Constantine the Great

Topics: Roman Empire, Constantine I, Christianity Pages: 9 (2810 words) Published: February 1, 2014


CONSTANTINE THE GREAT

GEINUINE FAITH

OR

NECESSITY OF STATE

CHHI 520 (SPRING 2013)

Liberty Baptist Theological Seminary

By

Stephen P. Higgs (ID 25106280)

May 5, 2013

TABLE OF CONTENTS

INTRODUCTION…………………………………………………………………..2 FAMILY HISTORY AND CHRISTIAN BACKDROP……………………………2-3 CONVERSION EXPERIENCE…………………………………………………….3-4 CHRISTIAN AFTERMATH AND RESULT OF CONVERSION………………...5 NEW CHURCH-STATE RELATIONS…………………………………………….5-6 THE CHRISTIANITY OF CONSTANTINE………………………………………7 AUTHENTICITY OF CONSTANTINE’S CONVERSION……………………….7-9 CONCLUSION……………………………………………………………………...9-10 BIBLIOGRAPHY…………………………………………………………………...11

INTRODUCTION
While there may be various interpretations of the authentication of Constantine’s conversion and in particular his religious experience in 312 by the Tiber River near Rome, it is at this point arguable that Constantine was conscious of some type of religious experience. Whether he made the interpretations of his visions and dreams to be of a Christian nature on his own accord or with the help of Christian advisors is not certain; it is the victory at the battle of Milvian Bridge that solidified his conversion and consequently made his conversion authentic to him. At any rate, his conversion initiated a shift in ideology and politics at the state level; an intervention of faith and politics was forged. The question is, was Constantine’s conversion sincere or did he use Christianity in order to strengthen the state as well as secure his own political aspirations. Despite the debate of his conversion, the impact that Constantine had on the Roman Empire, Europe and the Church in the fourth century and beyond is undeniable. FAMILY HISTORY AND CHRISTIAN BACKDROP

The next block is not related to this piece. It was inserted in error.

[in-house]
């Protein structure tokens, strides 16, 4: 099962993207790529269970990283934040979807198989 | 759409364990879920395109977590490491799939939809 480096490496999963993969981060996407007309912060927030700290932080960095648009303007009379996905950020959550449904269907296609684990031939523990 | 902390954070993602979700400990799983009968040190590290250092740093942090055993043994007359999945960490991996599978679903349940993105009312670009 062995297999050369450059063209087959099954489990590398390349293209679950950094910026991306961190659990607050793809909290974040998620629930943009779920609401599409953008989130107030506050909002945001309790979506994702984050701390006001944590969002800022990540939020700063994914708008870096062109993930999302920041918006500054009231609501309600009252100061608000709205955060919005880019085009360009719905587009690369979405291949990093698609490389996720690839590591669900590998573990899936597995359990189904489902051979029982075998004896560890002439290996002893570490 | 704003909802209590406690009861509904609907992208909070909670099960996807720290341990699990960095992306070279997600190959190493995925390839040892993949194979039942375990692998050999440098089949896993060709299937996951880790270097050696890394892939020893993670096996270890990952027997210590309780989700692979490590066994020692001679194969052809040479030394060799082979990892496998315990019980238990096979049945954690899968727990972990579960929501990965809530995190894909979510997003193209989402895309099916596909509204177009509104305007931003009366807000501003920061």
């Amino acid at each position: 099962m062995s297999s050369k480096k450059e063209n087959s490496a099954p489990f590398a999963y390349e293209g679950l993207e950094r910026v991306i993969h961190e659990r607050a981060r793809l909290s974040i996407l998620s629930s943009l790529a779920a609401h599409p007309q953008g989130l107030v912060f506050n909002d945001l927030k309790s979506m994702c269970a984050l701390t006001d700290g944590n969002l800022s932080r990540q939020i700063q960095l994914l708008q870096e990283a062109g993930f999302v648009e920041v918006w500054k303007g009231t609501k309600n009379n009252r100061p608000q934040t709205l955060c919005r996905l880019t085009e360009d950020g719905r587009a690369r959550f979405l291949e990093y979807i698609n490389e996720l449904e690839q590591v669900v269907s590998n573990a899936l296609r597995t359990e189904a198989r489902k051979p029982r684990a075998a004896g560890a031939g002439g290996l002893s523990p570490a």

Constantine was born to a Roman official and an innkeeper in the year A.D. 274. His father, Constantius, in 293, was appointed as one of the four junior emperors established by Diocletian. Reported by most historians, Constantius was a pagan due his destruction of some of the churches. However he did not enforce the harsher edicts of persecution that some of his contemporaries had inflicted upon the Christian population. There are some accounts that Constantius may have actually been a Christian and this was also a belief that Constantine himself had come to believe.1 There are reports that Constantantius believed in only one god and spoke of a single god, which was uncommon for a roman official, particularly an emperor in the polytheistic society of Rome. It is however apparent that Constantine’s father was a Neo-Platonist who was at the least, tolerant of Christianity.2

Constantine’s mother, Helena was an inn-keeper; there are conflicting accounts of his mother, Helena’s Christianity. Helena was known as a sympathizer with the early church. She traveled extensively throughout the empire and administered aid to the churches. Up until her death, Helena had given the churches support and personal service, yet there is no profound evidence that she was a Christian at this time, but assumedly a sympathizer.3 The picture that is presented of Helena is one of compassion and generosity and is eventually referred to as St. Helena. Evidently, her attitude and acts of kindness toward the Christians made an impact on her son, Constantine. So much so, that in 308, he summoned his mother to the imperial court, and conferred on her the title of Augusta, and ordered that all honor should be paid her, and had coins struck bearing her effigy.4 Her son's influence caused her to officially embrace Christianity after his victory over Maxentius. The point can be made that the combination of Constantine’s father’s tolerance of Christianity and his mother’s Christianity do lend some credence to the conversion of Constantine to be authentic, which we will examine. CONVERSION EXPERIENCE

The conversion of Constantine marks a major turning point...

Bibliography: Ferguson, E. . Church History: Volume One From Christ to Pre-Reformation. Grand
Rapids: Zondervan, 2005.
Freeman, Charles The Emperor 's State Of Grace. History Today 51, no. 1 (January, 2001): 9-
15.
Gerberding, R and J. H. Moran Cruz, Medieval Worlds (New York: Houghton Mifflin
Company, 2004.
MacMullen, R. Constantine. New York: Croom Helm, 1987.
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